Steve Sarkisian Returns To USC As Quarterbacks Coach|
Feb. 9, 2005
Steve Sarkisian has returned to USC as quarterbacks coach, while Ken Norton Jr. has been elevated to a full-time assistant working with the linebackers, Trojan head coach Pete Carroll announced today.
Sarkisian replaces Carl Smith, who was hired last month as the offensive coordinator of the Jacksonville Jaguars. Norton will continue to handle the linebackers with fellow full-time assistant Rocky Seto.
Carroll also said he will decide soon who will take over USC's play calling duties after offensive coordinator Norm Chow was hired today in the same capacity with the Tennessee Titans.
Carroll also is expected to soon name an offensive line coach to replace Tim Davis, who was hired this week by the Miami Dolphins, a pair of graduate assistant coaches to replace Norton and Dennis Slutak, who became an assistant at Mississippi, and a director of football operations after Mark Jackson leaves to become an athletic administrator at Syracuse.
This is actually the fourth stop at USC for Sarkisian, who spent the 2004 season as the quarterbacks coach with the Oakland Raiders. His quarterbacks passed for more than 4,000 yards in 2004 as Oakland ranked eighth in passing in the NFL.
The 30-year-old Sarkisian, a one-time Trojan athlete, joined the USC staff as an offensive assistant in January of 2001. Then, after joining San Diego State briefly as the quarterbacks coach in January of 2002, he returned to USC in March of 2002 to handle the quarterbacks fulltime.
In 2003, quarterback Matt Leinart was an All-American first teamer and was the Pac-10 Offensive Player of the Year (he finished sixth in the Heisman Trophy voting) while setting Pac-10 season records for TD passes (35) and consecutive passes without an interception (212). He also had the highest passing efficiency rating of any USC quarterback (163.2).
In 2002, quarterback Carson Palmer won the Heisman and Unitas Award en route to setting the Pac-10 career records for passing yards and total offense (he was the No. 1 pick in the 2003 NFL draft), plus he was an All-American first teamer.
Sarkisian was part of USC staffs that coached in the 2001 Las Vegas Bowl, 2003 Orange Bowl and 2004 Rose Bowl.
He spent the 2000 season as the quarterbacks coach at El Camino Junior College in Torrance (Calif.). His quarterback, Robert Hodge, earned All-American honors. El Camino played in the CHIPs For Kids Bowl.
Sarkisian starred at the quarterback position at the prep, collegiate and pro levels. He was with the Saskatchewan Roughriders of the Canadian Football League for 3 seasons (1997-99). He started in 1999 and threw 16 touchdowns.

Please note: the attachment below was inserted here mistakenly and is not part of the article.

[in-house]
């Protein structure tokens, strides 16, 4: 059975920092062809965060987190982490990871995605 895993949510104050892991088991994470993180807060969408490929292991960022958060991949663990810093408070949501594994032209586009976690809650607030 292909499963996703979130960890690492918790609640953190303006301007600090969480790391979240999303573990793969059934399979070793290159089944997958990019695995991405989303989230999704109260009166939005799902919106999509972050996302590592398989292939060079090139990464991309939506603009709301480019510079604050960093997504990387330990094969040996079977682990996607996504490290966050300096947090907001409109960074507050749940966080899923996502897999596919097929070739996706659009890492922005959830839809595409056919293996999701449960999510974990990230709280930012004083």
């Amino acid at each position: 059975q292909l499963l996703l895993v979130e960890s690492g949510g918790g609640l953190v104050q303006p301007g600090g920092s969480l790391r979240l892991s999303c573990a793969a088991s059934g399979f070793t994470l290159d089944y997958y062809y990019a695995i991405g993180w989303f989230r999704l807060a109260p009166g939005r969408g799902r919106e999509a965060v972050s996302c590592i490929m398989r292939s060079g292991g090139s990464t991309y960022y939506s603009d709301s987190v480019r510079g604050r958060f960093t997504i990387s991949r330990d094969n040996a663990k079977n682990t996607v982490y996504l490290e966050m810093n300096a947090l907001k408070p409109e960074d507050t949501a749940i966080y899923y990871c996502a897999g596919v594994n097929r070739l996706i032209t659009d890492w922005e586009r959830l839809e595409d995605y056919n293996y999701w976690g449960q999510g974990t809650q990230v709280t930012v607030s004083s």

He had a record-setting 2-year (1995-96) career at BYU, where he was coached by Norm Chow. He completed 549-of-824 passes (66.6%) for 7,755 yards and 55 TDs in his career. His 162.0 career passing efficiency rating is third on the all-time NCAA list. As a senior in 1996, he led the nation in passing efficiency (173.6, the seventh best mark ever) as the Western Athletic Conference champion Cougars went 14-1 and won the 1997 Cotton Bowl. He was the WAC Offensive Player of the Year in 1996, won All-American second team honors and played in the East-West Shrine Game and Hula Bowl. As a 1995 junior, he made the All-WAC team and led BYU to the WAC title. Against Fresno State that season, he set an NCAA game completion percentage record when he hit 31-of-34 passes (91.2%).
He came to BYU from El Camino Junior College, where he starred for 2 seasons (1993-94). He was a J.C. All-American first teamer as a 1994 sophomore and won All-Mission Conference honors in 1993 as a freshman. He also played baseball (shortstop) at El Camino in 1993.
He actually began his college career at USC, spending the fall of 1992 on the Trojan baseball team before transferring to El Camino.
He was a standout football and baseball player at West Torrance (Calif.) High.
He earned his bachelor's degree in sociology from BYU in 1997 after getting his associate's degree in general studies from El Camino in 1994.
He was born March 8, 1974. He and his wife, Stephanie, have a 2-year-old daughter, Ashley.
The 38-year-old Norton, one of the premier linebackers in NFL and collegiate history, joined the Trojan staff in February of 2004 and spent this past season as a graduate assistant working with the linebackers.
He spent 13 years playing in the NFL, first with the Dallas Cowboys for 6 seasons (1988-93) and then 7 years with the San Francisco 49ers (1994-2000). The All-Pro and Pro Bowl selection is the only player in history to play on 3 consecutive Super Bowl-winning teams (the Cowboys in 1992 and 1993 and the 49ers in 1994).
After retiring from the NFL, he was a radio and television commentator and analyst, including on the NFL Network.
He also served as the defensive coordinator at Hamilton High in Los Angeles in 2003.
He was the Cowboys' second round NFL draft pick in 1988 after earning All-American honors at UCLA in 1987. He lettered 4 seasons (1984-87) with the Bruins and was a finalist for the 1987 Butkus Award. He earned his bachelor's degree in sociology from UCLA in 1998.
He prepped at Westchester (Calif.) High.
Born Sept. 29, 1966, he and his wife, Angela, have 3 children: daughters Brittney, 16, and Sabrina, 9, and son Ken III, 8. His father, Ken Sr., is the former world heavyweight boxing champion and played football at Northeast Missouri State.